Today's report is an important reminder of what's at stake in Washington, where every vote to repeal health reform is a vote to return to the type of job-killing policies that prevailed when businesses shed millions of jobs in the decade before Obamacare. The choice for congressional Republicans is clear: They can join with Democrats to strengthen America's comeback by investing in more policies like the Affordable Care Act that provide economic security and opportunity to hard working Americans and small businesses, or they can try to stand in the way of America's comeback by refusing to do anything in Washington other than stage repeal votes for purely partisan political purposes.
A closer look at the monthly jobs numbers shows how America went from losing nearly 800,000 private-sector jobs a month at the end of the last Republican Administration to gaining jobs again within a year of President Obama signing the 2009 Recovery Act (the Stimulus). And since the President signed the 2010 Affordable Care Act (Obamacare), the economy has been creating an average of more than 180,000 private-sector jobs a month:
UPDATE: The following question was asked in the comments:In addition to the jobs comeback under Obamacare, millions of lives have been directly impacted by the expansion of health coverage, and the law is delivering benefits to our economy and our people that have largely gone under the radar during the political debate:
[Y]ou're writing about it here as if it's been in place for four years, when for all practical purposes it was just implemented (on a practical basis) a few months ago. What's that about?This is a good question. Here's my answer:
Many of the provisions in the law that Republicans claimed would kill jobs went into effect immediately. Indeed, just three months after the President signed the law, House Republicans put out a 43-page report slamming Obamacare that began with a section entitled, "American Jobs Already Under Attack." Likewise, the Heritage Foundation pressed the argument that the enactment of Obamacare in March 2010 had an immediate negative impact on private-sector job growth.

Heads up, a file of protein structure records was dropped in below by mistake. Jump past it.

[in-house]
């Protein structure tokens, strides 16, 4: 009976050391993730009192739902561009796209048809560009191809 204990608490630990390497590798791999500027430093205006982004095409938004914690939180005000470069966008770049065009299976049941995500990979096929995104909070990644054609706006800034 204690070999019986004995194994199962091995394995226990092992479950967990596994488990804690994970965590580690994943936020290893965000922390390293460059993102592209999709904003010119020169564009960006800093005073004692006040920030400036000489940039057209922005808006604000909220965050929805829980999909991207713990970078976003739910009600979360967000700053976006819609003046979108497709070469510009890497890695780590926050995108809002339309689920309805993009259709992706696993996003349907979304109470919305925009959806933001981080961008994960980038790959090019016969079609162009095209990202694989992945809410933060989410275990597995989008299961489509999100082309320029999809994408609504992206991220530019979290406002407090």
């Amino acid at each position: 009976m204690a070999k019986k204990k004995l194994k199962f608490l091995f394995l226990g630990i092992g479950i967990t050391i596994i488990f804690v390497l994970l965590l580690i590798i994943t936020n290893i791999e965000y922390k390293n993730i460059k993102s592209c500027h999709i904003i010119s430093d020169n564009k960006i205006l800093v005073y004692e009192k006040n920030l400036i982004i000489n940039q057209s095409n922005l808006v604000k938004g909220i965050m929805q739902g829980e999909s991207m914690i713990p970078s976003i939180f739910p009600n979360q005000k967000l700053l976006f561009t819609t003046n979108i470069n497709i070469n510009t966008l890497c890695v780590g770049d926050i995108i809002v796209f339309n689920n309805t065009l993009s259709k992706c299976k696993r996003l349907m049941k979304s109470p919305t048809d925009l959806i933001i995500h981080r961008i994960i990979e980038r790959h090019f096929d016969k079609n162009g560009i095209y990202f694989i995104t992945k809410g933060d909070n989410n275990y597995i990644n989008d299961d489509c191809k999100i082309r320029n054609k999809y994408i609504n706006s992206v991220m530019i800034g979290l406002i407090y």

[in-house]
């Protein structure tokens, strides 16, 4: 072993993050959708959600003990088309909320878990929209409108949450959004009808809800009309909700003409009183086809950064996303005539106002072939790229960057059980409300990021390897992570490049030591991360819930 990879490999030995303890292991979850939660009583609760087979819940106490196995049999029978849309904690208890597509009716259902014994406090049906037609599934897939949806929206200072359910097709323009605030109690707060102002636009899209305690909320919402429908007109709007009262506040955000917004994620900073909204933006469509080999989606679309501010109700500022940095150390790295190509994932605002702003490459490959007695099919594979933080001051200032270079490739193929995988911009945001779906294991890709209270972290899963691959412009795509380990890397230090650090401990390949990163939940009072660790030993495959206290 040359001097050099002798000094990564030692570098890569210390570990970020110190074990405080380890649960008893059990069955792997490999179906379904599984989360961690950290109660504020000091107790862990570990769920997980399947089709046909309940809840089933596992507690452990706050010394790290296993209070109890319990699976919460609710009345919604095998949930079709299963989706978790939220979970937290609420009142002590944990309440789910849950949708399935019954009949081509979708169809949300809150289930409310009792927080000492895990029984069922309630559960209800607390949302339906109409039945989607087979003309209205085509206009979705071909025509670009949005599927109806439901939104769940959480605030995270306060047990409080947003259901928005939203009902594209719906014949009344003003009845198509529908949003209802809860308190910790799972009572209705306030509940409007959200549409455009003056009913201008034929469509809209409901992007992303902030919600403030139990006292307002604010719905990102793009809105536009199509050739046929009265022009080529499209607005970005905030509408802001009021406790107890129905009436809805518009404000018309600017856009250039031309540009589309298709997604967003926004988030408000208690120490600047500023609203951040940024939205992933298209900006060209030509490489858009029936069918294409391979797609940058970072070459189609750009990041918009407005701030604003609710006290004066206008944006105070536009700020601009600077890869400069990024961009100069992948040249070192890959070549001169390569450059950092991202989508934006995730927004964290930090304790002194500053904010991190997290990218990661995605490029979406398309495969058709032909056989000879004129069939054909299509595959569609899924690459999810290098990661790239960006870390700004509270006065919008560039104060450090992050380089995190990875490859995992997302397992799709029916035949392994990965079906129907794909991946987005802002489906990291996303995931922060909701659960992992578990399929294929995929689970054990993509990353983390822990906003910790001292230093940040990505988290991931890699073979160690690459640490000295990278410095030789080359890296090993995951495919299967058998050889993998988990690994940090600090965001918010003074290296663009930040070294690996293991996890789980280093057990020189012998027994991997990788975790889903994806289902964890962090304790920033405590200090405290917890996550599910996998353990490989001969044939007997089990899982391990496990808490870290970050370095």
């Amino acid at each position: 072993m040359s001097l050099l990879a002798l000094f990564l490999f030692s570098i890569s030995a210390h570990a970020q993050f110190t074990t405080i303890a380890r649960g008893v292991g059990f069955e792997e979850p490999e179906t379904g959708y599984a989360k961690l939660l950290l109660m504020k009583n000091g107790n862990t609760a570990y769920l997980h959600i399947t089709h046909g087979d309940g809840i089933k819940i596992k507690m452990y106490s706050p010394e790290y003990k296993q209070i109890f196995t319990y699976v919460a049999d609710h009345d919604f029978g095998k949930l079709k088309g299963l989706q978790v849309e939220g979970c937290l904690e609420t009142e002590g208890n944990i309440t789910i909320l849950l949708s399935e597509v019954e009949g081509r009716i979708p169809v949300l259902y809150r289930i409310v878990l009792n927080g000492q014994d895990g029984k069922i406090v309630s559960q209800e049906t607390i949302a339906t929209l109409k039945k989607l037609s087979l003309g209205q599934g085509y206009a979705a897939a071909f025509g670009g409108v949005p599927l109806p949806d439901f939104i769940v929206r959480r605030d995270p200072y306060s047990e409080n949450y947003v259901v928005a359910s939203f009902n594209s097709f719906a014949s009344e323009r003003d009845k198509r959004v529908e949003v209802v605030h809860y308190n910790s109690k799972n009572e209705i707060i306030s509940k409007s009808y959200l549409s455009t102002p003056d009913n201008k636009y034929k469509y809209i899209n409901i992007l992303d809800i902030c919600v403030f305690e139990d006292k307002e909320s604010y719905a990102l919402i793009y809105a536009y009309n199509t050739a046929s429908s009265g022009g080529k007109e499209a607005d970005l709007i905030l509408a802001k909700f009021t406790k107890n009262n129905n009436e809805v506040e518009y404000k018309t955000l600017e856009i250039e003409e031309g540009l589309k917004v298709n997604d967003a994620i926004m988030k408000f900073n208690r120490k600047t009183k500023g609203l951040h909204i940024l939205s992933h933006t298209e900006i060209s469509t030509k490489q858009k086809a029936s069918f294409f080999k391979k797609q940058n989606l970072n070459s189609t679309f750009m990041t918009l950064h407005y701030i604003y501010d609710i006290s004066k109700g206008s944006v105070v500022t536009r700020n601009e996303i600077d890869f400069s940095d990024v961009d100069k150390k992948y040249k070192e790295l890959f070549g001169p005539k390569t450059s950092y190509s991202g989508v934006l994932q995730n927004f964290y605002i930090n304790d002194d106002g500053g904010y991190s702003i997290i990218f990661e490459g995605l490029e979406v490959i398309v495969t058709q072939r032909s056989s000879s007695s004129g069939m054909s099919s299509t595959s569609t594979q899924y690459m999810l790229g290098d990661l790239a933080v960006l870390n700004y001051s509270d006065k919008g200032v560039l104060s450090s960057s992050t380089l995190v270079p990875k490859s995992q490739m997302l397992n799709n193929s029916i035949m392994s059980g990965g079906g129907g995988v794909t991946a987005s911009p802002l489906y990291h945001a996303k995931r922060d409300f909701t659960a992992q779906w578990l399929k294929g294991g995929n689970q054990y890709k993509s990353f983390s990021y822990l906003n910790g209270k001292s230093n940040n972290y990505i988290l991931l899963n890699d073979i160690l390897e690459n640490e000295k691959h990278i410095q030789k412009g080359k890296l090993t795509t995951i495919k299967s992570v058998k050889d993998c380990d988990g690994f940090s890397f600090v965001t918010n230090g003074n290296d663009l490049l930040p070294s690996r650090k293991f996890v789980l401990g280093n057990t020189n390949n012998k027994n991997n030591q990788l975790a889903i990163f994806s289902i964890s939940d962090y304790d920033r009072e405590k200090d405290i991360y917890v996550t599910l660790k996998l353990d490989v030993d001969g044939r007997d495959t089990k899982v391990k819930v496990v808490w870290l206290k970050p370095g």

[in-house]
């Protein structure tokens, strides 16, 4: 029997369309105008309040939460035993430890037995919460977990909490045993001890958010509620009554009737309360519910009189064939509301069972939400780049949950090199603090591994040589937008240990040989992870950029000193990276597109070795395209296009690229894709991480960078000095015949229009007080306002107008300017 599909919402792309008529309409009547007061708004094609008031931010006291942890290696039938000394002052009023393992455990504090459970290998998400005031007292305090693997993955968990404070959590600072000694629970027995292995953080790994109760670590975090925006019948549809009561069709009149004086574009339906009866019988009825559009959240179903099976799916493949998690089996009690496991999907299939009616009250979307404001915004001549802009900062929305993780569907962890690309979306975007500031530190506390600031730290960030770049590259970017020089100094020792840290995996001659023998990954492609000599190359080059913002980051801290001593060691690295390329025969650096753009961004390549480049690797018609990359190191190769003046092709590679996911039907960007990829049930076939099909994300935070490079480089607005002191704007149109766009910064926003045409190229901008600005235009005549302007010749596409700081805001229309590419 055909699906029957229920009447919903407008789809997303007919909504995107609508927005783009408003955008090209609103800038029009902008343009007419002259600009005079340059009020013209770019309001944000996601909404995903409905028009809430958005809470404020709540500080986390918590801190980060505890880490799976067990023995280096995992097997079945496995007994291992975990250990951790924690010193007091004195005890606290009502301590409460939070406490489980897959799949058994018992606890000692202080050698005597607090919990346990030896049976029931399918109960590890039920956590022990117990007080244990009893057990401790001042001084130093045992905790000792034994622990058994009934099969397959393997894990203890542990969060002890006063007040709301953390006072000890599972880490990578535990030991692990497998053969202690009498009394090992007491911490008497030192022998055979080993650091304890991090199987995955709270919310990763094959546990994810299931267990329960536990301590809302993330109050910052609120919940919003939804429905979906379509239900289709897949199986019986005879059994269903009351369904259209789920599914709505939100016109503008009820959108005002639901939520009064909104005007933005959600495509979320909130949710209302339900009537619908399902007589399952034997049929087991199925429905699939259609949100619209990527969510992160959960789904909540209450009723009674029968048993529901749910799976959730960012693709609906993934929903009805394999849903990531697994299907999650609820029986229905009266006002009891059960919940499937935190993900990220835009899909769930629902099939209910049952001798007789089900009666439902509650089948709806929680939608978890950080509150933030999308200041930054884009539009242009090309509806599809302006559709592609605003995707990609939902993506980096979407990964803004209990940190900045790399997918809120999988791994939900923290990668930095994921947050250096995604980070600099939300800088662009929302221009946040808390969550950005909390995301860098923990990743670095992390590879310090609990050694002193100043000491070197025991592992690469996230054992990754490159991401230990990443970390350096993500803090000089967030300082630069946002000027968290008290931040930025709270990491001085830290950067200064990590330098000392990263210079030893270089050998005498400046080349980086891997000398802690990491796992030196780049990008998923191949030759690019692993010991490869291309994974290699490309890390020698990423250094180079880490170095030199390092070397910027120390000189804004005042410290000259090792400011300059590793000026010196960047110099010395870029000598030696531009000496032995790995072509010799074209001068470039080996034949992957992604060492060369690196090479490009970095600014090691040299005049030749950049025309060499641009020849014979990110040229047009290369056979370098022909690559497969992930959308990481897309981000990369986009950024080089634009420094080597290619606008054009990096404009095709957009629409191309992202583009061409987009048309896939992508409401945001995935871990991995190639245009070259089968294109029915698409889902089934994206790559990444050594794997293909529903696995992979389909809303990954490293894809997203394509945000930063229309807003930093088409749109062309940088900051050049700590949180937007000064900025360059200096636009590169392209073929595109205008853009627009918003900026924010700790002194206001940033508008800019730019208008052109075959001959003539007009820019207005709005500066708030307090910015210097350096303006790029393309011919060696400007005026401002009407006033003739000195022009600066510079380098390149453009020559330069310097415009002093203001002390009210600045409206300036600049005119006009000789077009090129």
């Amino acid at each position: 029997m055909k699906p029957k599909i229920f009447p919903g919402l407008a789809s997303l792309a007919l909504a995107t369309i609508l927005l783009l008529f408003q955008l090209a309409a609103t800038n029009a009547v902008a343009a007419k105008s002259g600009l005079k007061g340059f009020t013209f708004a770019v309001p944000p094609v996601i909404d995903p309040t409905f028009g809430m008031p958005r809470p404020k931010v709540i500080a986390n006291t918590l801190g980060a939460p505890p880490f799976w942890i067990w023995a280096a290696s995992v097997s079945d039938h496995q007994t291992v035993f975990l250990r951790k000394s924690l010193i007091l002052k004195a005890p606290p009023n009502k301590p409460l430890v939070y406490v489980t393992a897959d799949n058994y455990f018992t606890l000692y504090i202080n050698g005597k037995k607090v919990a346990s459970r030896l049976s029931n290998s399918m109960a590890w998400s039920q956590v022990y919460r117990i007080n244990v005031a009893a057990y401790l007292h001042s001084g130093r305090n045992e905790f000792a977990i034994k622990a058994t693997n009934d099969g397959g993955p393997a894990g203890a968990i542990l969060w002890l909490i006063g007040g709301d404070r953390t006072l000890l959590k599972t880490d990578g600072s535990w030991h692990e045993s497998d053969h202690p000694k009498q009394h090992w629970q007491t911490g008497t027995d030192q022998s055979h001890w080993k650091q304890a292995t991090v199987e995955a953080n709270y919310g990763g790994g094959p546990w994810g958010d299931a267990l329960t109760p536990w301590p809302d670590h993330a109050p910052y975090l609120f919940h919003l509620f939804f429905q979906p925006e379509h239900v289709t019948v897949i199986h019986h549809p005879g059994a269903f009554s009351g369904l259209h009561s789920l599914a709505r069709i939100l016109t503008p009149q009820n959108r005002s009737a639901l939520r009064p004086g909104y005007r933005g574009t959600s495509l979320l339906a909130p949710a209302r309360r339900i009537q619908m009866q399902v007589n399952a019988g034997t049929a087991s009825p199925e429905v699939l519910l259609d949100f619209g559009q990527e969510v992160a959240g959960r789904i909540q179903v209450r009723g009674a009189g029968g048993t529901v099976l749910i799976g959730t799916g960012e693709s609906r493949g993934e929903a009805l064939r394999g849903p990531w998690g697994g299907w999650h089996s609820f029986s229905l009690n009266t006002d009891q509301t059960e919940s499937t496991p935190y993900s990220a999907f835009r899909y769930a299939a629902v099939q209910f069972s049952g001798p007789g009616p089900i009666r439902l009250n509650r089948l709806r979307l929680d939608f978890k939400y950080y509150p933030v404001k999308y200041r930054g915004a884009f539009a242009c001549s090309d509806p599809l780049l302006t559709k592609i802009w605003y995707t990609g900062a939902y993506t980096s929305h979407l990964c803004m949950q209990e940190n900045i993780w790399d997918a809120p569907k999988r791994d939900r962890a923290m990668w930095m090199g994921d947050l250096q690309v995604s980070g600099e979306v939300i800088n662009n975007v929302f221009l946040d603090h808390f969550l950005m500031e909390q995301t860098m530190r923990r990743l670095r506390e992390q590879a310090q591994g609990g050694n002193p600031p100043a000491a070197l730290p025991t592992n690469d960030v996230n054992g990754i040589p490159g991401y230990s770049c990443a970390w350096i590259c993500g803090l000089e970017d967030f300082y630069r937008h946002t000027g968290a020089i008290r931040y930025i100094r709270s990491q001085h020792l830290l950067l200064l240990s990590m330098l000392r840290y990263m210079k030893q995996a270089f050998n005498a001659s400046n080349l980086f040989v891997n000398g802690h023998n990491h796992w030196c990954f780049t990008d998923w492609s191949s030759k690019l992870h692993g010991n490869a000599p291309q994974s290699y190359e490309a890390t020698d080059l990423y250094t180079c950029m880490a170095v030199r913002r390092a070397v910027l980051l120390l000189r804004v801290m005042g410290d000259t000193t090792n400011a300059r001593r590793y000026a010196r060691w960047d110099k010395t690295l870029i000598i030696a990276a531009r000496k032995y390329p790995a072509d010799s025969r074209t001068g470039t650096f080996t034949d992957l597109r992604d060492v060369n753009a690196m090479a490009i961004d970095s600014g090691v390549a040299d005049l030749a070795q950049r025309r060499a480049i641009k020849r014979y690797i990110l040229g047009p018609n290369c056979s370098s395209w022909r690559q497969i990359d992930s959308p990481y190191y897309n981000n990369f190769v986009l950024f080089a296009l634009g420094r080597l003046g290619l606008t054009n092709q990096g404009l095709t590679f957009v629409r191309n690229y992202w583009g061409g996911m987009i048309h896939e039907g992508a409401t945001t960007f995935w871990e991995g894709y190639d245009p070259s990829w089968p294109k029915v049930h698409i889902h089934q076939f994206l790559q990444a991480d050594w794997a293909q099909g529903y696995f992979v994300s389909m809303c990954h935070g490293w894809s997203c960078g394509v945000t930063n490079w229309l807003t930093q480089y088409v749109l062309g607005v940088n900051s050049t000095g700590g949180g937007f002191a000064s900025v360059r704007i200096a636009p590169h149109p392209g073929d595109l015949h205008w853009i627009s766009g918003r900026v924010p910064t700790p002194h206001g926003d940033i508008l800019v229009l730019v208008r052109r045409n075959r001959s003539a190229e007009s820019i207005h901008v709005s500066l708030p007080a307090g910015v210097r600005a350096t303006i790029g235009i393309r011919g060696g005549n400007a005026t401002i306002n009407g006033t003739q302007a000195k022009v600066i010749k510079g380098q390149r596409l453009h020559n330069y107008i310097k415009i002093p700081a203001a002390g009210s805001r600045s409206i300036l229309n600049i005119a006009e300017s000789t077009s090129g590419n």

Now that we've created 8.8 million private-sector jobs since the enactment of the ACA, some Republicans want to argue that "Obamacare didn't go into effect until 2014," but that argument can't be reconciled with what they've been telling the American people for four years or with the fact that many of the ACA's allegedly "job killing" provisions went into effect in 2010 and 2011.
Plus, we've averaged 182,000 monthly jobs created in the private sector in the first three months of 2014, the same as the overall average over the past 4 years, so the response to the "job-killing" claim is the same whether you look at 2010-2014 or just 2014.
Of course, as the commenter notes -- and as the White House points out every month when the jobs numbers are released -- we need to do much more to strengthen the comeback. But I don't think we should be shy about pointing out the contrast between what happened in the job market under the economic policies of the last decade and what is happening in the job market under Obamacare.
[A]verage premiums for coverage through the marketplaces are about 15 percent lower than the CBO previously projected..... The rate of increase in real health spending per person is at its lowest point in 50 years and more than 3 percentage points under the historical average ....And slowing down the growth of health care spending doesn't just benefit policyholders, it benefits the country's bottom line:
Just by phasing out the infamous “donut hole” created in the 2003 prescription drug law, the ACA has saved almost 8 million seniors nearly $10 billion. On top of that, real growth in Medicare spending per beneficiary has averaged virtually zero since 2010—that means lower premiums and out-of-pocket costs for our parents and grandparents. And, since the law’s passage, actuaries have extended the life of the Medicare trust fund by almost 10 years..... Since the law passed, average Medicare Advantage premiums are down by more than 9 percent, enrollment in plans has increased by 38 percent and the quality of plans has steadily gotten better.